Cows in a field. The lessons from mad cow disease mustn't be forgotten, professor warns

Lessons of mad cow disease ‘in danger of being lost’

We shouldn’t forget the lessons learned or relax food safety regulations.
11 July 2019 , Katie Coyne

Mad cow disease may be over but we shouldn’t forget the lessons learned or relax food safety regulations, warned Professor Richard Knight, the director of the National CJD Research and Surveillance Unit

Knight, a neurology professor, appears in a BBC Two programme tonight (11 July) that examines the events surrounding the bovine spongiform encephalopathy (BSE) meat scandal.

BSE was spread among UK herds by feeding infected beef to cows: parts of the cow that humans didn’t eat were cooked, dried, powdered and put into animal feed. BSE then spread to humans as food manufacturers developed new ways to use more of the animal carcass, mechanically recovering previously unwanted parts of the cow – often the brain and spinal cord – to put in pies and sausages.

The programme also interviews Daily Mirror journalist Kevin Maguire, who broke the story in March 1996 that BSE could cross species and infect humans, causing an incurable degenerative brain disease: Variant Creutzfeldt-Jakob disease (vCJD). He told the programme makers: “It was a scandal – that hunger to get every penny profit out of a carcass. It was almost as if capitalism went mad and literally began to eat itself.”

Knight echoed these sentiments. He said: “Underlying all of this was the desire to have excessive amounts of, and readily available, cheap meat.”

Knight added: “The thing that worries me is because all of this in some sense is over, people are talking about relaxing animal regulations – though they have not gone back to ruminants feeding ruminants again – and what’s driving that is economics.

“There are people who say it’s okay because BSE has gone. Many of us who have been through this period from the scientific point of view see that people’s memories are short and they haven’t been able to learn the lessons.”

There is no simple diagnostic test for vCJD, which was why the surveillance unit has been set up at Edinburgh University comprising neurologists, pathologists and diagnosticians. Attempts have been made to create a test, and most scientists believe the disease is caused by changes in prion proteins.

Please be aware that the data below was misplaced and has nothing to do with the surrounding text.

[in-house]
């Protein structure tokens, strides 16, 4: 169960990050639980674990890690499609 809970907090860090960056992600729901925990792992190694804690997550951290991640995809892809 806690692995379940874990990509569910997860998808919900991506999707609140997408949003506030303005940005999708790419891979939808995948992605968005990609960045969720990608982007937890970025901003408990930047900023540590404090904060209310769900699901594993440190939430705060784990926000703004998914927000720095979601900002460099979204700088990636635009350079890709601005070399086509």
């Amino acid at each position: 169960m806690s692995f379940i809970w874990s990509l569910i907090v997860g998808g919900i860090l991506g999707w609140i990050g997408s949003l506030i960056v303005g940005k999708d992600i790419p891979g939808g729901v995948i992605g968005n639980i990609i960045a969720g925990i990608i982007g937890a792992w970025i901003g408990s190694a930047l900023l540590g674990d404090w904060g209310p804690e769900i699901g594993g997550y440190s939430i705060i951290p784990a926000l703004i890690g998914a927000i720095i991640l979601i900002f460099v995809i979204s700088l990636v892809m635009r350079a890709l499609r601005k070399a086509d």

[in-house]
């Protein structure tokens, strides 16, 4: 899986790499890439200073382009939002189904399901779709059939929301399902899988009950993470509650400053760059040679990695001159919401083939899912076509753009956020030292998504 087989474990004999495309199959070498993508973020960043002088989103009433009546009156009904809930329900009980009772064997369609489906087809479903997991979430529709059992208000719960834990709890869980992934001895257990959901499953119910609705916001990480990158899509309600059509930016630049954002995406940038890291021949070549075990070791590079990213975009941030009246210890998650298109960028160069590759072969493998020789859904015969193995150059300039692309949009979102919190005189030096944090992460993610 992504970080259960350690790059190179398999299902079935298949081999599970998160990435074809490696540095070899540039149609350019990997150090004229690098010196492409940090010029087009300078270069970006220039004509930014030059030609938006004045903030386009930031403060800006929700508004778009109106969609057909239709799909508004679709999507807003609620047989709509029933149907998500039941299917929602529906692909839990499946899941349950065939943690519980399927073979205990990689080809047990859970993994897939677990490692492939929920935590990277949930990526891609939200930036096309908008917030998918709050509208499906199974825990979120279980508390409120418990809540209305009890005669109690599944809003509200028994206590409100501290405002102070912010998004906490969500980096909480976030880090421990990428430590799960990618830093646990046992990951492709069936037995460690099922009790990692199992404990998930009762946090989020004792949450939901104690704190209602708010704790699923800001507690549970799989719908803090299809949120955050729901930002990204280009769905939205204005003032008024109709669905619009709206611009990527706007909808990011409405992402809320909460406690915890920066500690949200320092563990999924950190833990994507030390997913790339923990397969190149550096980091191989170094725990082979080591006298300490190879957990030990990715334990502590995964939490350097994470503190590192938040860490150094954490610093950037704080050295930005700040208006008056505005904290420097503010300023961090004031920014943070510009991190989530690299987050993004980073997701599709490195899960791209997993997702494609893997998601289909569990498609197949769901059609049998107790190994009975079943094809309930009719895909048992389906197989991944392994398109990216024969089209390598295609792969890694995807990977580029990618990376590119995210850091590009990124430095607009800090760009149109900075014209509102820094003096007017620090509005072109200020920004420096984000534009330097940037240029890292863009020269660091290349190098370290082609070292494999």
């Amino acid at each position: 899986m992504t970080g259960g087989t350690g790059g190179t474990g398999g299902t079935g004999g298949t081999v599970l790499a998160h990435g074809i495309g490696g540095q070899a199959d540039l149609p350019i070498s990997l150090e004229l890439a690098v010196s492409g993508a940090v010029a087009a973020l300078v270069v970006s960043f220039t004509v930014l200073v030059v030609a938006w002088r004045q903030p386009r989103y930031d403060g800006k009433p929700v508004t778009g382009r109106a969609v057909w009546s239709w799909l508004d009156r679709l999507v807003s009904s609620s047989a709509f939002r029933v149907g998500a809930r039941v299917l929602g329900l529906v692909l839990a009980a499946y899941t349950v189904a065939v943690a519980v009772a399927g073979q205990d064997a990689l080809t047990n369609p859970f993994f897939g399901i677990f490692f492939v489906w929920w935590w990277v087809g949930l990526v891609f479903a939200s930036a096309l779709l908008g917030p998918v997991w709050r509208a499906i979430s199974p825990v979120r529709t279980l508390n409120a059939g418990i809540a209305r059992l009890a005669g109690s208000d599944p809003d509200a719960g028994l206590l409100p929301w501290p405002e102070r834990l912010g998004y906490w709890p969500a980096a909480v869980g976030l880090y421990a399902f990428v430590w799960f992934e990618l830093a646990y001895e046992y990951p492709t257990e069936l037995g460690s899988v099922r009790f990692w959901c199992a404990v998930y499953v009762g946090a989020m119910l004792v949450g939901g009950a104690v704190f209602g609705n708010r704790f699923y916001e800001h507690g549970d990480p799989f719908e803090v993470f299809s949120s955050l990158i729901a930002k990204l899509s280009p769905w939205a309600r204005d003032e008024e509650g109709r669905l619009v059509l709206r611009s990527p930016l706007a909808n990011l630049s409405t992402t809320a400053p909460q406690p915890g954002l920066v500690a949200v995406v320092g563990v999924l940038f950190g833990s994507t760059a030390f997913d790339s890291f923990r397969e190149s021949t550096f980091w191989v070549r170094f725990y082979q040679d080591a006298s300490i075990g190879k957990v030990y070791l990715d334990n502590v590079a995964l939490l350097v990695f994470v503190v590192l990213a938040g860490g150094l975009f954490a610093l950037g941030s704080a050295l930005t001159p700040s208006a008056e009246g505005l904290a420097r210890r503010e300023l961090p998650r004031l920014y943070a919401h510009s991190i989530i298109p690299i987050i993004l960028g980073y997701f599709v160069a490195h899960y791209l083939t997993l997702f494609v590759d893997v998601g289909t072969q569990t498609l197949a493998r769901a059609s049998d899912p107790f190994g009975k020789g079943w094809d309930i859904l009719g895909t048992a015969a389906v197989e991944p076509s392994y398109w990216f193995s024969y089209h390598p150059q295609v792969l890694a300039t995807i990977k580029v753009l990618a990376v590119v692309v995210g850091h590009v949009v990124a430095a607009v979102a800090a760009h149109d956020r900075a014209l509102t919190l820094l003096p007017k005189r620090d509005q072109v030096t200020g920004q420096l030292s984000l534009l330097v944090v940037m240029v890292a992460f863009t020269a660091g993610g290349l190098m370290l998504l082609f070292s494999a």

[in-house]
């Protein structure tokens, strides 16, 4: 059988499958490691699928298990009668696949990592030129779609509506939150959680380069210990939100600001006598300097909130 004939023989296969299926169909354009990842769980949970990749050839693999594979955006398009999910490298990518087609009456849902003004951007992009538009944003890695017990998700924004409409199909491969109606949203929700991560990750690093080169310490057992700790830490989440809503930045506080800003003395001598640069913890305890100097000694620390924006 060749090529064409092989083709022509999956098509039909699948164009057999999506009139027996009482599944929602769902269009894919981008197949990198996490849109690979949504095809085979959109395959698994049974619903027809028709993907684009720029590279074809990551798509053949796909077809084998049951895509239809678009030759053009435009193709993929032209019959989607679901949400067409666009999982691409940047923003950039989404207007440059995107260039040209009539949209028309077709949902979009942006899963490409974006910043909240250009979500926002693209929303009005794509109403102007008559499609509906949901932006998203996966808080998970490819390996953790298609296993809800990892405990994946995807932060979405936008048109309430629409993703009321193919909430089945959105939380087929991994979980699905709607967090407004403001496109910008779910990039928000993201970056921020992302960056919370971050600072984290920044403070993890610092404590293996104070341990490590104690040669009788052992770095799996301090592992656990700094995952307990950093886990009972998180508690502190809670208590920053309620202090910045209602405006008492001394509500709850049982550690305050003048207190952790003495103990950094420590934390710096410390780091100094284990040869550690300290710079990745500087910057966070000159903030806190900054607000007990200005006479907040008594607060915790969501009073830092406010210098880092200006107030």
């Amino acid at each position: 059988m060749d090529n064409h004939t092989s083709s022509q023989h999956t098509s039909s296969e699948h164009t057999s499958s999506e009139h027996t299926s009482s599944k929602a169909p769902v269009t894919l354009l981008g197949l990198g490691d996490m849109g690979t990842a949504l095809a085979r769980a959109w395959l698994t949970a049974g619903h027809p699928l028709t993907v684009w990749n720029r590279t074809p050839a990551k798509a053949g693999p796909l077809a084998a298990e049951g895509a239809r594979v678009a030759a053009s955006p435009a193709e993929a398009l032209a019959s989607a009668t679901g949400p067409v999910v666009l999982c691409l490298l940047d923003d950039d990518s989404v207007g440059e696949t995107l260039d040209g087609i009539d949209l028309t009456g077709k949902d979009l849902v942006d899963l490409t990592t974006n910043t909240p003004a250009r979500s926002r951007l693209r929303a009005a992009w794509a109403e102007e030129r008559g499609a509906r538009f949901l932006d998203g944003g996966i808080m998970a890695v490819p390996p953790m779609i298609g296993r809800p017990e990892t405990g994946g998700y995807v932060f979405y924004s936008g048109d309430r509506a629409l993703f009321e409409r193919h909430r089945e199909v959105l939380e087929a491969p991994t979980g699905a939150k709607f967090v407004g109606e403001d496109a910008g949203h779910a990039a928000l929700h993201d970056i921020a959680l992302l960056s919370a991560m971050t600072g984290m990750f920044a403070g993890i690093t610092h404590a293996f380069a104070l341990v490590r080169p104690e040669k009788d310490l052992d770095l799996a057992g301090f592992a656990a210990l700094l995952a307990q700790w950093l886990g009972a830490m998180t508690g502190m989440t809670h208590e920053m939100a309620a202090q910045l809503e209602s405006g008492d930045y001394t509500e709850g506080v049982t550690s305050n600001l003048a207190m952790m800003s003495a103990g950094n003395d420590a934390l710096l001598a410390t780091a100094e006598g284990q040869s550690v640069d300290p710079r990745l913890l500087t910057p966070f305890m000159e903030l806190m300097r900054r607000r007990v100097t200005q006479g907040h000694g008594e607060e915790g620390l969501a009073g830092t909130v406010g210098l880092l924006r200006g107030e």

The number of deaths from definite or probable vCJD between 1995 and 2019 is 178. However, it has a long incubation period and beyond being sure that there will be more deaths, huge uncertainty remains.

Knight said: “People have forgotten about it and because they haven’t heard anything they assume nothing is happening. It’s always been anticipated that there will be more cases but hopefully over a longer period and not very many.

“The modeling is based on assumptions but it’s always been thought there would be more cases because in epidemics like this there are people with varying genetics and exposures. And these diseases have long incubation periods.”

Everyone who has been diagnosed with vCJD has died from the disease, but it is not known whether it can be carried subclinically. In many countries people who lived in the UK for more than six months during exposure period of 1980 to 1996 are banned from giving blood.

Knight added: “Just one more case would be very bad but if you go back in time, there was a suggestion that there could be 500,000 more cases – no one is now expecting that huge epidemic of cases.”

To date there have been no UK cases of vCJD in people born after 1989, when measures were put in place to protect the human diet from BSE.

Mad Cow Disease: The Great British Beef Scandal airs tonight (11 July) at 9pm on BBC Two.

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